Tokyobling's Blog

Shimokitazawa Awaodori – Shinoburen

Posted in Japanese Traditions, People, Places by tokyobling on August 12, 2013

This weekend we saw some of the highest temperatures we have seen in Tokyo for many years. At least I can’t remember any weekend that has been hotter than this. Other parts of Japan were hotter! Walking outside in these temperatures is like walking into a wall of heat. The air inside your clothes is cooler than the air outside so you can actually feel the heat as you walk around. And then when the heat reaches your skin the sweat starts running…! All in all, not the best conditions for a two hour dance parade! Still, the annual and fantastic Awaodori festival in Tokyo’s Shimokitazawa town took place as usual, with several teams braving the heat to perform the traditional dance and music from the southern Tokushima prefecture. The heat had drained the energy levels of several participants but still they did fantastically, especially the famous Shinoburen (忍連), whom I have blogged about before here and here. These guys are really dedicated. If you visit the huge Awaodori festival in Koenji at the end of this month you might be lucky enough to see them perform!

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Amezaiku – Kurayami Matsuri

Posted in Japanese Traditions, People, Places, Shops, Stuff by tokyobling on May 18, 2013

Not the first post on the fantastic Kurayami festival in Tokyo’s western Fuchu City, and not the first post on the very skilled traveling candy artisans, but I couldn’t pass up on this man! He is one of the amezaiku (飴細工), or sugar craftsmen, who puts up their booths in festivals all over Japan. With a pair of scissors and some simple wooden tools they create animals and creatures out of colored soft sugar. This guy was certainly one of the better I have seen and was popular with both adults and little children. If you are in Tokyo and want to see some really good amezaiku at work there’s a shop near Sendagi station, at the Dangozaka. Their creations are too beautiful to consider eating though!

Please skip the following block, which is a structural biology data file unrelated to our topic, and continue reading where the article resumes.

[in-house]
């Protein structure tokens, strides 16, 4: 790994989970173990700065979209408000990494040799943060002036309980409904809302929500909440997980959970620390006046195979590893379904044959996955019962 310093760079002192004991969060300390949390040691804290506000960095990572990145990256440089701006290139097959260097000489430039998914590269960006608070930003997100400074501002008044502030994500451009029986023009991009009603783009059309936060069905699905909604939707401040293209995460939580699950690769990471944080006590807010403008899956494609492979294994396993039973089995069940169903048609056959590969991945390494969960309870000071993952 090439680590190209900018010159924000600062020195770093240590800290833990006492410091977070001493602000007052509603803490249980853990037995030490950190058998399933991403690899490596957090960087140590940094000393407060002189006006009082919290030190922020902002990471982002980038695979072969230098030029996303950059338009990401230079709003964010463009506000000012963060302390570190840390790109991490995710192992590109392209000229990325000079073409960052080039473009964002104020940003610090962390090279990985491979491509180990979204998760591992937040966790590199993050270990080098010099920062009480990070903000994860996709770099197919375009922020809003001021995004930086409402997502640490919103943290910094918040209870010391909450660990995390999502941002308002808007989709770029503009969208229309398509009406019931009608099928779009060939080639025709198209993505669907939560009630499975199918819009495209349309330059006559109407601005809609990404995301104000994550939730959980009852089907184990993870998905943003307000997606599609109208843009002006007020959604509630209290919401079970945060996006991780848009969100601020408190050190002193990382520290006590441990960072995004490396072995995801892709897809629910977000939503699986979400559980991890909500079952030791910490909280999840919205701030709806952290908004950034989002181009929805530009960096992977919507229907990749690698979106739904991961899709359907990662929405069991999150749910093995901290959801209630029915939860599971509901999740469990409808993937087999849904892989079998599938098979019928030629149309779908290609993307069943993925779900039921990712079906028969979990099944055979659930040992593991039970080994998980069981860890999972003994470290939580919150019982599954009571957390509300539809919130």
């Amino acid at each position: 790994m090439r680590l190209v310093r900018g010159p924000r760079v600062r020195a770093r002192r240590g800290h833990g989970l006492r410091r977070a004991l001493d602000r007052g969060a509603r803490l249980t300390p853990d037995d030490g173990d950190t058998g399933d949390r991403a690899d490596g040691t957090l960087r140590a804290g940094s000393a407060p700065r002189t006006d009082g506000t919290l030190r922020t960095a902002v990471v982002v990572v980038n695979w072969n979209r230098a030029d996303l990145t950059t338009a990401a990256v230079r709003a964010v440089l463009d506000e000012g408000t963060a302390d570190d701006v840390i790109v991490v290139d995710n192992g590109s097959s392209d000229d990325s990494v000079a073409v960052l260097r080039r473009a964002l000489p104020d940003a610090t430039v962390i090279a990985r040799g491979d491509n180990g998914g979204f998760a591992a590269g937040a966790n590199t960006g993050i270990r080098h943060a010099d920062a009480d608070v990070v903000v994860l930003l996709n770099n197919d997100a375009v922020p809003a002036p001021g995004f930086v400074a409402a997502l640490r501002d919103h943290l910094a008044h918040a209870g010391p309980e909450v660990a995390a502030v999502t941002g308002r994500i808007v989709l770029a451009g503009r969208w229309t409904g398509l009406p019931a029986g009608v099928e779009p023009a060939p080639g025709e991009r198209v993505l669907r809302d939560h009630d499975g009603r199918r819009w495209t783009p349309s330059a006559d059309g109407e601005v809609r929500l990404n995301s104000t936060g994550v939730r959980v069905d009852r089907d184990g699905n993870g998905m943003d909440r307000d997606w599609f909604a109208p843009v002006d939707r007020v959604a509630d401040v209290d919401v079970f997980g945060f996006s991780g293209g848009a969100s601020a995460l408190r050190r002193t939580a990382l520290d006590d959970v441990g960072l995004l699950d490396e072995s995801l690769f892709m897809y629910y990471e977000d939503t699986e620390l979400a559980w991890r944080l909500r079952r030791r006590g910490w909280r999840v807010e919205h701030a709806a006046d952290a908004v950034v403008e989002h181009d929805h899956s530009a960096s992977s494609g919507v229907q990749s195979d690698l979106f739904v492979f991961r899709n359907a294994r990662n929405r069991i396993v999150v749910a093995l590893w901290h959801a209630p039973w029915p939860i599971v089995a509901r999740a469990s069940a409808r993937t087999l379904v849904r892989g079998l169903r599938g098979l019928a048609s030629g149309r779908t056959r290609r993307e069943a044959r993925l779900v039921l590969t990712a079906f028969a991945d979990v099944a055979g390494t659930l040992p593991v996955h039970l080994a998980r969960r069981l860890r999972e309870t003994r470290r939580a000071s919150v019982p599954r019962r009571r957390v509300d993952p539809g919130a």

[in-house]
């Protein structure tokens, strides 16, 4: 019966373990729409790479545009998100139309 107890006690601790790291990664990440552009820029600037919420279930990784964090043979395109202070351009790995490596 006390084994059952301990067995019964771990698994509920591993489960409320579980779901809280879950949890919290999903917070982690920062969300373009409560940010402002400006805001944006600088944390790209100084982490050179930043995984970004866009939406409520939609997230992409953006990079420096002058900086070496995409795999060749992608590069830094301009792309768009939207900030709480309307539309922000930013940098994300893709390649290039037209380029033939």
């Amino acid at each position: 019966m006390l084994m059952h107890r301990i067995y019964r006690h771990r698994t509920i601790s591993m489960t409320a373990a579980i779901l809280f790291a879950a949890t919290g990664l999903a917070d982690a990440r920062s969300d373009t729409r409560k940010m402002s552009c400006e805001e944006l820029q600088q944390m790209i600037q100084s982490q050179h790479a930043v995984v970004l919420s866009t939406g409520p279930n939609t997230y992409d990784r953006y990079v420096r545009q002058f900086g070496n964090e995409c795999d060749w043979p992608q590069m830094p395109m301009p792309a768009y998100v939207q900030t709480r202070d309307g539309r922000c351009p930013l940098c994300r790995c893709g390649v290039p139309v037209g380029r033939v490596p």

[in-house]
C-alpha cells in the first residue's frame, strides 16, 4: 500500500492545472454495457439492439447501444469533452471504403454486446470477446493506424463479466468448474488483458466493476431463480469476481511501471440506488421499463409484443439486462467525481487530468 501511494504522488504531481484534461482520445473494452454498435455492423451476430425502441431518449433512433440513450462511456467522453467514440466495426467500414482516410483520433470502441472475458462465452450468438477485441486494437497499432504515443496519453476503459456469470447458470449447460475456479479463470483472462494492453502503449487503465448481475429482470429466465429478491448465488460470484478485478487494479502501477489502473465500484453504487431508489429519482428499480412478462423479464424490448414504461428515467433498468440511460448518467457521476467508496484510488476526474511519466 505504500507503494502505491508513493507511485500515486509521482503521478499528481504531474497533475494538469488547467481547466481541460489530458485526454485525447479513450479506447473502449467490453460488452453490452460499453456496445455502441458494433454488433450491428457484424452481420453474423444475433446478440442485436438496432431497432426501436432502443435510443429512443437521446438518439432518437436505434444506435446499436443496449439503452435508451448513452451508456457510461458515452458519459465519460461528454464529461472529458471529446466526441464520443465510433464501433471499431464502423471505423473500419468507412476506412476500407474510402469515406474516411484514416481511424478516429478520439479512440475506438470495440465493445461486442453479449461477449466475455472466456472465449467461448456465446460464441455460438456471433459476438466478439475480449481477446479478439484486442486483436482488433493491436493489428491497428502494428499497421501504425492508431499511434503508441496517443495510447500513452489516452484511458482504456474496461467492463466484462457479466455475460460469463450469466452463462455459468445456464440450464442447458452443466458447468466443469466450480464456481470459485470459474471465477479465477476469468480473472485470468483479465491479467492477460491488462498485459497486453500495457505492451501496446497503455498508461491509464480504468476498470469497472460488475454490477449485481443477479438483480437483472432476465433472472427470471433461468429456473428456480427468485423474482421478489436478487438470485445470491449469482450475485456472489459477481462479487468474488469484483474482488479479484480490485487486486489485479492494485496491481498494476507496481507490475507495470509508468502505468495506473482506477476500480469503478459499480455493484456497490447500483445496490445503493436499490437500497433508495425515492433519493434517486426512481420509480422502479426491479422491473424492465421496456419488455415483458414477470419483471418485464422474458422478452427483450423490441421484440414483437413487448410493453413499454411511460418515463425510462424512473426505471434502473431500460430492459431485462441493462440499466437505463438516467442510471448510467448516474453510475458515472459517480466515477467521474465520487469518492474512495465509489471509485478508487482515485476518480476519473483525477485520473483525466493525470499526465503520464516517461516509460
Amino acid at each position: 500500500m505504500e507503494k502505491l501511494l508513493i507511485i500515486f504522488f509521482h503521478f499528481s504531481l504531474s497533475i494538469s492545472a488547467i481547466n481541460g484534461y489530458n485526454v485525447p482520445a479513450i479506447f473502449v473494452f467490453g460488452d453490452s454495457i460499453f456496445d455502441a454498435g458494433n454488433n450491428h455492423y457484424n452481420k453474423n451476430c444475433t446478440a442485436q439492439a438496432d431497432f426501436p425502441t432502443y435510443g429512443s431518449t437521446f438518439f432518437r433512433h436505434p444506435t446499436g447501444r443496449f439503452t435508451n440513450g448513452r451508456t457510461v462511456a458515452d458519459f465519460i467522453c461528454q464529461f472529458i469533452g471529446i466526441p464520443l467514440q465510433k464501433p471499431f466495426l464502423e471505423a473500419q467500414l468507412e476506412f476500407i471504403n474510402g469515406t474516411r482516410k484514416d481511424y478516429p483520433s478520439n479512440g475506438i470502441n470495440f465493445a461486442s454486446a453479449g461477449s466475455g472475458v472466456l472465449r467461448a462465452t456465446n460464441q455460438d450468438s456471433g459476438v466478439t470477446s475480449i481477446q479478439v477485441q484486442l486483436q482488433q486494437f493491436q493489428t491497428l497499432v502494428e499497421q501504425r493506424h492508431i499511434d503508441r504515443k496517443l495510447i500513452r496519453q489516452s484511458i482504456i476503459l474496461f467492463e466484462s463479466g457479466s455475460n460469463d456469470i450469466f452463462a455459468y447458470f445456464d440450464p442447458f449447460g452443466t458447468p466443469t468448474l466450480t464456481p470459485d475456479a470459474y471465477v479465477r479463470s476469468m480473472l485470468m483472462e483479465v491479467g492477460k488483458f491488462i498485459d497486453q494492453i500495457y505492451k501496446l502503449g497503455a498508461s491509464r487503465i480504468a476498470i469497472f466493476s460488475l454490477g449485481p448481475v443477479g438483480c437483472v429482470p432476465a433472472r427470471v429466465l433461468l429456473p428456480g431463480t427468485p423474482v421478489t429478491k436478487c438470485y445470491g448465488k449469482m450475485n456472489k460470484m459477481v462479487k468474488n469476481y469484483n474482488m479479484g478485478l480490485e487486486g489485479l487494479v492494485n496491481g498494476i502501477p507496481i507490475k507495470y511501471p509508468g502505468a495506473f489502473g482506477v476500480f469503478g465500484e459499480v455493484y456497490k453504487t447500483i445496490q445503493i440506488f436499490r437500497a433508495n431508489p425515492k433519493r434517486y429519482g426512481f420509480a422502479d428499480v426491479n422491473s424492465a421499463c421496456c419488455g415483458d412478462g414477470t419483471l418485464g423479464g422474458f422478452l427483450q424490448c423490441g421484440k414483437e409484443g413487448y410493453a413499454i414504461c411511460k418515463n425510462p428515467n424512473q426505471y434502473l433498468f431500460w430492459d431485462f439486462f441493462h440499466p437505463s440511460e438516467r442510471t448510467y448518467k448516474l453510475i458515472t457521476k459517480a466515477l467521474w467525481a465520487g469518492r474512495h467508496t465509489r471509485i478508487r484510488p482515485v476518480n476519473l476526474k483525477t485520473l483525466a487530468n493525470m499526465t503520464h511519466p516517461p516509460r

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Kurayami Matsuri – Michikiyomegi

Posted in Japanese Traditions, People, Places by tokyobling on May 16, 2013

Often when visiting festivals the layman (like me) will be thoroughly baffled by almost all the activities taking place. The larger festivals have many rituals and ceremonies, different people have different roles to play, sacred objects are paraded, water is strewn, banners are raised, chants are begun and abruptly ended. Seemingly important parades end in what can only be described as the middle of nowhere and out of order chaos suddenly erupts as people are suddenly filled with some urgent purpose to stride somewhere else in shining regalia, only to seemingly change their mind and go for a soba break with the lads from the office. In short, most of everything that takes place at a festival is bewildering confusion. It doesn’t usually help to ask other bystanders. Many times have I had to explain (even with my basic understanding) what is going on to little old Japanese ladies that have lived next to the shrine all their lives. Sometimes I am even correct! I don’t even ask the people involved anymore – most low level participants have a sketchy idea of themselves of what is going on, and the people who do know are far to busy to have time to talk to a mere tourist. But every now and then you just stand in a street corner looking lost and some old man will stumble out with a half empty bottle of sake and explain, in mind numbingly detail just what is going on, and suddenly all the pieces fall together and the missing link between half a dozen ceremonies and costumes and chants are processions appears right in front of you.

Something similar happened to me on the second day of the Kurayami Matsuri in Tokyo’s western Fuchu City, when I watched the Michikiyomegi procession get ready and finally march out of the grand Okunitama Shrine (大國魂神社), chanting while beating the ground rhythmically with large bamboo sticks. But I’ll save that story for another blog post, in the mean time I’ll let you enjoy this bewildering moment in peace. If you do happen to be able to connect all the dots here, don’t write too many spoilers in the comments please!

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The Drums of Kurayami Matsuri

Posted in Japanese Traditions, People, Places by tokyobling on May 11, 2013

One of the most spectacular aspects of the Kurayami Matsuri in Tokyo’s western Fuchu City is the huge drum. There are six of these massive beasts that can carry four men and are drawn by up to two dozen others. Instead of normal drumsticks they use two thick and stubby baseball bats, one in each hand. There is a certain rhythm, three quick strokes, followed by a slow draw during which the overseer standing on top of the drum lowers his paper lantern while chanting a single drawn out word. Two drummer per drum, and six to a festival, spread out over a square kilometer, creates a sound almost like a scene from a war movie. It’s an almost hypnotic thing to see! In the old days only the strongest men were allowed but these days women and kids take part in the drumming as well and I caught one young man eagerly awaiting his turn at the drum. The most enthusiastic drummers who manage to combine massive strength with a decorum fitting the occasion usually draws a lot of applause and the appreciative nods from the more experienced old men in the crowd. One day I wouldn’t mind having a go at them.

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